Computational Fluid Dynamics is a versatile and very powerful engineering tool which can offer an unprecedented level of detail of various flow phenomena. At the same time, however, it is highly complex to use and demands relatively large amounts of CPU resources comparing to most engineering tools. As technology progresses, the CPU resources become less expensive by the minute, eliminating the latter issue. As we mentioned earlier, a calm water resistance CFD simulation can be performed for as little as 10 – 30 EUR of HPC hire costs, rendering it accessible to most companies in the industry. The issue, however, is in the complexity of the tool, which unlike the cheapening of CPU resources, has not reduced with the advancement of technology. This entails a human resource problem, namely it is not easy to find experts in CFD for naval hydrodynamics, not to mentioned the cost of such employees. It is therefore not surprising that very little CFD is being used in day-to-day ship design projects. It is for this reason that we see an uptake of consultancy companies offering CFD simulation services for the marine industry, which could prove to be exactly what is necessary for this sort of tool to be widely applied.
The two most valuable calculation types that CFD can offer to the marine industry are the calm water resistance simulations and sefl-propulsion simulations. Using CFD to determine calm water resistance and propulsion power could completely revolutionize the way ships are designed, by giving an opportunity to obtain high accuracy results early in the design process. Advanced CFD simulations such as wave loads, maneuvering, seakeeping, green water simulations and others also find their place in more complex and expensive projects, offering a deeper insight about complex phenomena important for the efficiency and safety of marine objects.
Holtrop, J., and G. G. J. Mennen. 1982. “An Approximate Power Prediction Method.” International Shipbuilding Progress. https://doi.org/10.1007/s13398-014-0173-7.2.
Jasak, Hrvoje, Vuko Vukčević, Inno Gatin, and Igor Lalović. 2018. “CFD Validation and Grid Sensitivity Studies of Full Scale Ship Self Propulsion.” International Journal of Naval Architecture and Ocean Engineering, 2018. https://doi.org/10.1016/j.ijnaoe.2017.12.004.
Pigazzini, Riccardo, Thomas Puzzer, Simone Martini, Mitja Morgut, Giorgio Contento, Inno Gatin, Vuko Vukčević, et al. 2018. “Experimental and Numerical Prediction of the Hydrodynamic Performances of a 65 Ft Planing Hull in Calm Water.” In NAV International Conference on Ship and Shipping Research. https://doi.org/10.3233/978-1-61499-870-9-480.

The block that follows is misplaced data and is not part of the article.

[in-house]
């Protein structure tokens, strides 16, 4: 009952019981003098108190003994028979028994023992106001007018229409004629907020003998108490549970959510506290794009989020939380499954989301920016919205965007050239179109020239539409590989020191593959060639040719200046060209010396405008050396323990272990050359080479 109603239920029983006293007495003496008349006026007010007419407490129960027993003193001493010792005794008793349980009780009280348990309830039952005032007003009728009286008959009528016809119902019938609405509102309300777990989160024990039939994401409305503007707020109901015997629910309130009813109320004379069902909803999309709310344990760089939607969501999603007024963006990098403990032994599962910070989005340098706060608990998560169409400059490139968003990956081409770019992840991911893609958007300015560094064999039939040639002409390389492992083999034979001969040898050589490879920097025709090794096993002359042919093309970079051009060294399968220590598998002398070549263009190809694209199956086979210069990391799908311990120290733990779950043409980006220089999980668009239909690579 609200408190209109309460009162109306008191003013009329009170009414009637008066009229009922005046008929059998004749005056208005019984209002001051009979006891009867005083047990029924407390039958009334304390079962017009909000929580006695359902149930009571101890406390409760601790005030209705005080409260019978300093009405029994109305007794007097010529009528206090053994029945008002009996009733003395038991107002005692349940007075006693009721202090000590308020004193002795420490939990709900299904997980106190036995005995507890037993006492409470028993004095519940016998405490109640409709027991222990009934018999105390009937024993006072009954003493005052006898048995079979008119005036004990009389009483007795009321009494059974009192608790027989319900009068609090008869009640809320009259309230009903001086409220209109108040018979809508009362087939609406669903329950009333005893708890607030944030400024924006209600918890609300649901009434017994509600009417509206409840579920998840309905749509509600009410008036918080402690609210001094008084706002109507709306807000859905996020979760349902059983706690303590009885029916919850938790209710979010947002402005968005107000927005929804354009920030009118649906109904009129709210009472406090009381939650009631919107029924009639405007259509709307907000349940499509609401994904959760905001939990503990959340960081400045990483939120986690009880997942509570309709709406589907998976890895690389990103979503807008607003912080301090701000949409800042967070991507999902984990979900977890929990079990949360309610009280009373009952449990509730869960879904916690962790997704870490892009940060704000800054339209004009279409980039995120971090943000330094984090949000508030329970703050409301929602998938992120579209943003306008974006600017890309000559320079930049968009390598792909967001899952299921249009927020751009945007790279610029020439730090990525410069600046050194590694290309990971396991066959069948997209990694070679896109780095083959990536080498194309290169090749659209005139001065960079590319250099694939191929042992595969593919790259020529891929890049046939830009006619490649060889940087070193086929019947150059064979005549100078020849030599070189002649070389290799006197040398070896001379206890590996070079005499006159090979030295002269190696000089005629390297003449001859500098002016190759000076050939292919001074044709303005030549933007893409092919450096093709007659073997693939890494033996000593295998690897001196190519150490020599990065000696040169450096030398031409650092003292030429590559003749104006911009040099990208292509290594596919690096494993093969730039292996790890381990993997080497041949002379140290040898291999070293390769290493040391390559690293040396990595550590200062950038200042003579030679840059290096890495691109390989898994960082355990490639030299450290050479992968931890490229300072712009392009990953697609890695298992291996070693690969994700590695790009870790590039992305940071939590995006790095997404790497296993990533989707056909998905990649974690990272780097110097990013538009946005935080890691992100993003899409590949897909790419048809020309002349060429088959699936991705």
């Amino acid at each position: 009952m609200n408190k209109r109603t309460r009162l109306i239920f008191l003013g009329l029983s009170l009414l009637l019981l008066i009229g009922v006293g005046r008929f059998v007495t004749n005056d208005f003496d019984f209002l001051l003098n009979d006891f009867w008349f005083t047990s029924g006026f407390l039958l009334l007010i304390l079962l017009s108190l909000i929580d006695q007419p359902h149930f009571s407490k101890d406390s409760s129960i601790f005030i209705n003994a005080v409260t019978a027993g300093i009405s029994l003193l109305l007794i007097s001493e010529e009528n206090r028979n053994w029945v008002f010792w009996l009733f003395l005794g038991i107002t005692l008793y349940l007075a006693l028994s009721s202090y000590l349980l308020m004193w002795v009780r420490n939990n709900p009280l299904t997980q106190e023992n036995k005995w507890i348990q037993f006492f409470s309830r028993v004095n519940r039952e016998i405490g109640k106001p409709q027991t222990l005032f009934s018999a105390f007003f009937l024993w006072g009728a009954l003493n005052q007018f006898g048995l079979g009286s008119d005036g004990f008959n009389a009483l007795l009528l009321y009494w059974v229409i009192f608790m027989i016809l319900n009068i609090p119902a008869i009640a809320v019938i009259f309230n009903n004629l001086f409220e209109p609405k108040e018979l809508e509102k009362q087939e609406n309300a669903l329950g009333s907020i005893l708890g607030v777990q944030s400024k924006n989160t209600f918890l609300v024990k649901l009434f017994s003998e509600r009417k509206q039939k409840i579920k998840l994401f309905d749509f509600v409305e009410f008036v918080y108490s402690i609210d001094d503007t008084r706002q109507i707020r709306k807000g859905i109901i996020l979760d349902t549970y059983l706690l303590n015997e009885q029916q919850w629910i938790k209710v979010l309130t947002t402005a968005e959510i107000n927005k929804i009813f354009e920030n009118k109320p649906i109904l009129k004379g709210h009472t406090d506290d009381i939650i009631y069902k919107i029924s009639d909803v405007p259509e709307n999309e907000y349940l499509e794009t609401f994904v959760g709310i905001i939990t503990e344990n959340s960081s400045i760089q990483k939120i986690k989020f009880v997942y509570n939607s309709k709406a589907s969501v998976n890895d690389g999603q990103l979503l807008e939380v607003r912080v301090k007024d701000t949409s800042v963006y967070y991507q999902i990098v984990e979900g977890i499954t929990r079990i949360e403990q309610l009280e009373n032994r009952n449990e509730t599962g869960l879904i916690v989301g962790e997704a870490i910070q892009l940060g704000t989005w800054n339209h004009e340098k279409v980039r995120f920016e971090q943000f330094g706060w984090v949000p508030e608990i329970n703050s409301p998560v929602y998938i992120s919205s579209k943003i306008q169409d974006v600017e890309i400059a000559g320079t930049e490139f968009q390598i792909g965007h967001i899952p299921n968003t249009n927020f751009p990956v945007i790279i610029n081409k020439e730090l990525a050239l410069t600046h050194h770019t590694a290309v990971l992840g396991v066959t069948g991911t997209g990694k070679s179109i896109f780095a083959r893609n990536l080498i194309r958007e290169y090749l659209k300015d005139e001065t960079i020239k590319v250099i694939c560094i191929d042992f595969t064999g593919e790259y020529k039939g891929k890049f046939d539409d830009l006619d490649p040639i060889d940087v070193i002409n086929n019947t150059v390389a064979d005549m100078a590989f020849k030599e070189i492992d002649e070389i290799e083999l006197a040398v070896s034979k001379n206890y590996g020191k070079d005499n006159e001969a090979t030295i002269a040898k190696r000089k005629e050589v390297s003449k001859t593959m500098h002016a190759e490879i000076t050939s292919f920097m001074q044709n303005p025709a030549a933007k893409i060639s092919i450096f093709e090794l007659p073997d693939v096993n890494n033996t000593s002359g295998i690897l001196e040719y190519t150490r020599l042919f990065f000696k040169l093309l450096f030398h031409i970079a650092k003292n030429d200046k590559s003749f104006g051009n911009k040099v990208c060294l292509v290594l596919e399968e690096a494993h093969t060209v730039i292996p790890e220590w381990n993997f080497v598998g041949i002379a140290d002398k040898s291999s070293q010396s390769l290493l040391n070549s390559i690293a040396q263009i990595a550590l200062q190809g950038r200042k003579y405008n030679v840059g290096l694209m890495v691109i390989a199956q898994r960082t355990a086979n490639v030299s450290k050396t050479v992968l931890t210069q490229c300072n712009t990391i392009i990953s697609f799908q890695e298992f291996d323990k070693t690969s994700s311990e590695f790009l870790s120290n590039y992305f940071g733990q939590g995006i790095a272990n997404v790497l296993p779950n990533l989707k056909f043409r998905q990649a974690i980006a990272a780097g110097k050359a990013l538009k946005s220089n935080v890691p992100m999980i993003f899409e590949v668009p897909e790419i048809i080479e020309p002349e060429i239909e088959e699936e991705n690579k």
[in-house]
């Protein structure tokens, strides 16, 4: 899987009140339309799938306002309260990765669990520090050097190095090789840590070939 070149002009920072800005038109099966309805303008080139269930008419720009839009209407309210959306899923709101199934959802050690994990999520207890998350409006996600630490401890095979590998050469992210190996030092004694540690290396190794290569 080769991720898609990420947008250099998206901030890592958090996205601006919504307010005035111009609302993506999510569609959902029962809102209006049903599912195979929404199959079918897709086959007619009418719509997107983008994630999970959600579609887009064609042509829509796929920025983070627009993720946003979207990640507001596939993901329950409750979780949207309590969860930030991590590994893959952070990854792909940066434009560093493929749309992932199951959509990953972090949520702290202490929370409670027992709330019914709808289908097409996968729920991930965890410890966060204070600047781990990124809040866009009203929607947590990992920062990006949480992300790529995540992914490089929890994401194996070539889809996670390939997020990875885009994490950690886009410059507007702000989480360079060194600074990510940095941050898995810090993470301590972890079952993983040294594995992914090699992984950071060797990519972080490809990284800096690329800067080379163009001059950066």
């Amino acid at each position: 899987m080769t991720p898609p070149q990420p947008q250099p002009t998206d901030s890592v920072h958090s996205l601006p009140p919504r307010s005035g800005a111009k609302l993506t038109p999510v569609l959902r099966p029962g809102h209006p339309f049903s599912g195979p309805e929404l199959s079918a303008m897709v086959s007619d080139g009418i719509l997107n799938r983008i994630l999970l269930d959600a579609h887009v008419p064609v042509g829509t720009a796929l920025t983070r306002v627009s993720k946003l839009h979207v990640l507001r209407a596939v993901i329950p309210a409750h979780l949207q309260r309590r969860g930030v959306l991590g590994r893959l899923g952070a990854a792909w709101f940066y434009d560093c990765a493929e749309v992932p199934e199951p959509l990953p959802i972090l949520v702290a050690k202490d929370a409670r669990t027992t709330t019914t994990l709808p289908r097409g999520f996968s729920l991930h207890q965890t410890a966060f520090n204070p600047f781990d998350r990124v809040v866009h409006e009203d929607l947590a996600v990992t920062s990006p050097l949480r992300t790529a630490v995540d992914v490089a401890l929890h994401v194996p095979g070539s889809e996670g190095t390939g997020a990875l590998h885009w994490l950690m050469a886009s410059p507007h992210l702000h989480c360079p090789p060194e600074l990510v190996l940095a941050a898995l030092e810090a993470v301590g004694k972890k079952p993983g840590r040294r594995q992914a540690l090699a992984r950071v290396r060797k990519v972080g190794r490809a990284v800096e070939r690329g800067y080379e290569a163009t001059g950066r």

Rusche, Henrik. 2002. “Computational Fluid Dynamics of Dispersed Two-Phase Flows at High Phase Fractions.” PhD Thesis. https://doi.org/10.1145/1806799.1806850.
Sussman, Mark. 1994. “A Level Set Approach for Computing Solutions to Incompressible Two-Phase Flow.” Journal of Computational Physics. https://doi.org/10.1006/jcph.1994.1155.
Ubbink, O., and R. I. Issa. 1999. “A Method for Capturing Sharp Fluid Interfaces on Arbitrary Meshes.” Journal of Computational Physics. https://doi.org/10.1006/jcph.1999.6276.
Viola, I. M., R. G.J. Flay, and R. Ponzini. 2012. “CFD Analysis of the Hydrodynamic Performance of Two Candidate America’s Cup AC33 Hulls.” Transactions of the Royal Institution of Naval Architects Part B: International Journal of Small Craft Technology. https://doi.org/10.3940/rina.ijsct.2012.b1.113.
The views, information, or opinions expressed in this article are solely those of the author and do not necessarily represent those of TheNavalArch Pte Ltd and its employees
CFD Consultant and Engineer, Wikki Ltd.
Dr. Inno Gatin is a naval architect specialized in computational naval hydrodynamics, with an academic and commercial experience in CFD modelling, development, consultancy and simulation services. During his academic work he performed research and development related to CFD models dedicated to extreme wave loads during events such as green water, sloshing and slamming. He also dedicated a large part of the academic career to calm water and self propulsion calculations, as well as seakeeping studies. Working as a CFD consultant and engineer for Wikki Ltd., he is involved in development, maintenance and support of the Naval Hydro Pack, the in-house CFD software for naval hydrodynamics. Together with his colleagues he invested considerable effort in automating basic CFD simulations for the marine industry, with the goal to democratize its application. He can be reached at firstname.lastname@example.org.